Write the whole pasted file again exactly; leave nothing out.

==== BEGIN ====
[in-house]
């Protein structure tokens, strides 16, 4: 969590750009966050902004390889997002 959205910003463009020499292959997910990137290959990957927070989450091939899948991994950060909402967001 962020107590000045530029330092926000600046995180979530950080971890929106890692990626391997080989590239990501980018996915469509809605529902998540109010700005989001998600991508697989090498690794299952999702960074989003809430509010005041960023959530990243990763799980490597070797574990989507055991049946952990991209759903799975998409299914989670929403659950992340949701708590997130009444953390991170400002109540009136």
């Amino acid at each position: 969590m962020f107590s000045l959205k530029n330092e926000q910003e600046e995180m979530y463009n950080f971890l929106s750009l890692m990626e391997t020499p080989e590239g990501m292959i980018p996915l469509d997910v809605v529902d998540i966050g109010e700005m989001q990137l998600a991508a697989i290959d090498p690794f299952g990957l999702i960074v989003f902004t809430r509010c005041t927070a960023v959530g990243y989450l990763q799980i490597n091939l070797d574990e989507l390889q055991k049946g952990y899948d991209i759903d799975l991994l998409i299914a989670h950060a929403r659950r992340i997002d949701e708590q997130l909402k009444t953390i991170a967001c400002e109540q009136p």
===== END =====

[in-house]
């Protein structure tokens, strides 16, 4: 969590750009966050902004390889997002 959205910003463009020499292959997910990137290959990957927070989450091939899948991994950060909402967001 962020107590000045530029330092926000600046995180979530950080971890929106890692990626391997080989590239990501980018996915469509809605529902998540109010700005989001998600991508697989090498690794299952999702960074989003809430509010005041960023959530990243990763799980490597070797574990989507055991049946952990991209759903799975998409299914989670929403659950992340949701708590997130009444953390991170400002109540009136």
């Amino acid at each position: 969590m962020f107590s000045l959205k530029n330092e926000q910003e600046e995180m979530y463009n950080f971890l929106s750009l890692m990626e391997t020499p080989e590239g990501m292959i980018p996915l469509d997910v809605v529902d998540i966050g109010e700005m989001q990137l998600a991508a697989i290959d090498p690794f299952g990957l999702i960074v989003f902004t809430r509010c005041t927070a960023v959530g990243y989450l990763q799980i490597n091939l070797d574990e989507l390889q055991k049946g952990y899948d991209i759903d799975l991994l998409i299914a989670h950060a929403r659950r992340i997002d949701e708590q997130l909402k009444t953390i991170a967001c400002e109540q009136p």